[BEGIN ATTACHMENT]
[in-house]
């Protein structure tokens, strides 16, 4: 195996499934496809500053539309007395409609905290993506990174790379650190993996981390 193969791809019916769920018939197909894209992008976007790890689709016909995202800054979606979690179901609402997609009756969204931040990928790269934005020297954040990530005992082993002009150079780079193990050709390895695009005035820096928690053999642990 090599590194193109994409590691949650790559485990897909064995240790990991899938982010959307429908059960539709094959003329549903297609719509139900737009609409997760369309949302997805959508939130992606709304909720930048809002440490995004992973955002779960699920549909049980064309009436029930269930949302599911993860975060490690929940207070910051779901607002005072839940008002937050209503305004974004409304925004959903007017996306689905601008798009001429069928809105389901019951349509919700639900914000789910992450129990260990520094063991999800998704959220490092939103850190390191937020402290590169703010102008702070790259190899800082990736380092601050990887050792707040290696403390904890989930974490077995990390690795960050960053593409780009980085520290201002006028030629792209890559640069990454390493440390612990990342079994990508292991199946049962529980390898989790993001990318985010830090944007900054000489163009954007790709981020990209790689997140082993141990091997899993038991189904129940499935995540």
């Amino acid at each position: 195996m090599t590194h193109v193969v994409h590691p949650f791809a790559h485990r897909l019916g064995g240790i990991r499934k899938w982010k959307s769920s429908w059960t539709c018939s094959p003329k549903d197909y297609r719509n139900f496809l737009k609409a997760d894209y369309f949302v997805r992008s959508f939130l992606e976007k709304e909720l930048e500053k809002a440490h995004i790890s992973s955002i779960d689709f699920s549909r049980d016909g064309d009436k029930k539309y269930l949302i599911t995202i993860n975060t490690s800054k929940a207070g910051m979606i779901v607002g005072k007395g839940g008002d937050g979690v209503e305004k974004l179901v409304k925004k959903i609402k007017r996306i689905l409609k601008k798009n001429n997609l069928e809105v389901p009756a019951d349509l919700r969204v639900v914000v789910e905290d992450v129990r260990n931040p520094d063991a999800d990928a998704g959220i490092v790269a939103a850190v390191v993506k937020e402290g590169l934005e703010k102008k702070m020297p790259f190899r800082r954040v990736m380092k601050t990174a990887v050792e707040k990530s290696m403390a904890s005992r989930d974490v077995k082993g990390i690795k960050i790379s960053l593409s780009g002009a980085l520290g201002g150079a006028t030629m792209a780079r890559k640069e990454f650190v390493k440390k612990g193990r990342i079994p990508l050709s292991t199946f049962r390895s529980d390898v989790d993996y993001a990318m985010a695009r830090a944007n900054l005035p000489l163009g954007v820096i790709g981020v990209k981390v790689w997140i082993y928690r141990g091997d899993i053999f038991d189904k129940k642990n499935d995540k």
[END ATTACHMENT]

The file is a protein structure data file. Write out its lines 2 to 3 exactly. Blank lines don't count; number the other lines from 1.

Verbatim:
């Protein structure tokens, strides 16, 4: 195996499934496809500053539309007395409609905290993506990174790379650190993996981390 193969791809019916769920018939197909894209992008976007790890689709016909995202800054979606979690179901609402997609009756969204931040990928790269934005020297954040990530005992082993002009150079780079193990050709390895695009005035820096928690053999642990 090599590194193109994409590691949650790559485990897909064995240790990991899938982010959307429908059960539709094959003329549903297609719509139900737009609409997760369309949302997805959508939130992606709304909720930048809002440490995004992973955002779960699920549909049980064309009436029930269930949302599911993860975060490690929940207070910051779901607002005072839940008002937050209503305004974004409304925004959903007017996306689905601008798009001429069928809105389901019951349509919700639900914000789910992450129990260990520094063991999800998704959220490092939103850190390191937020402290590169703010102008702070790259190899800082990736380092601050990887050792707040290696403390904890989930974490077995990390690795960050960053593409780009980085520290201002006028030629792209890559640069990454390493440390612990990342079994990508292991199946049962529980390898989790993001990318985010830090944007900054000489163009954007790709981020990209790689997140082993141990091997899993038991189904129940499935995540």
């Amino acid at each position: 195996m090599t590194h193109v193969v994409h590691p949650f791809a790559h485990r897909l019916g064995g240790i990991r499934k899938w982010k959307s769920s429908w059960t539709c018939s094959p003329k549903d197909y297609r719509n139900f496809l737009k609409a997760d894209y369309f949302v997805r992008s959508f939130l992606e976007k709304e909720l930048e500053k809002a440490h995004i790890s992973s955002i779960d689709f699920s549909r049980d016909g064309d009436k029930k539309y269930l949302i599911t995202i993860n975060t490690s800054k929940a207070g910051m979606i779901v607002g005072k007395g839940g008002d937050g979690v209503e305004k974004l179901v409304k925004k959903i609402k007017r996306i689905l409609k601008k798009n001429n997609l069928e809105v389901p009756a019951d349509l919700r969204v639900v914000v789910e905290d992450v129990r260990n931040p520094d063991a999800d990928a998704g959220i490092v790269a939103a850190v390191v993506k937020e402290g590169l934005e703010k102008k702070m020297p790259f190899r800082r954040v990736m380092k601050t990174a990887v050792e707040k990530s290696m403390a904890s005992r989930d974490v077995k082993g990390i690795k960050i790379s960053l593409s780009g002009a980085l520290g201002g150079a006028t030629m792209a780079r890559k640069e990454f650190v390493k440390k612990g193990r990342i079994p990508l050709s292991t199946f049962r390895s529980d390898v989790d993996y993001a990318m985010a695009r830090a944007n900054l005035p000489l163009g954007v820096i790709g981020v990209k981390v790689w997140i082993y928690r141990g091997d899993i053999f038991d189904k129940k642990n499935d995540k």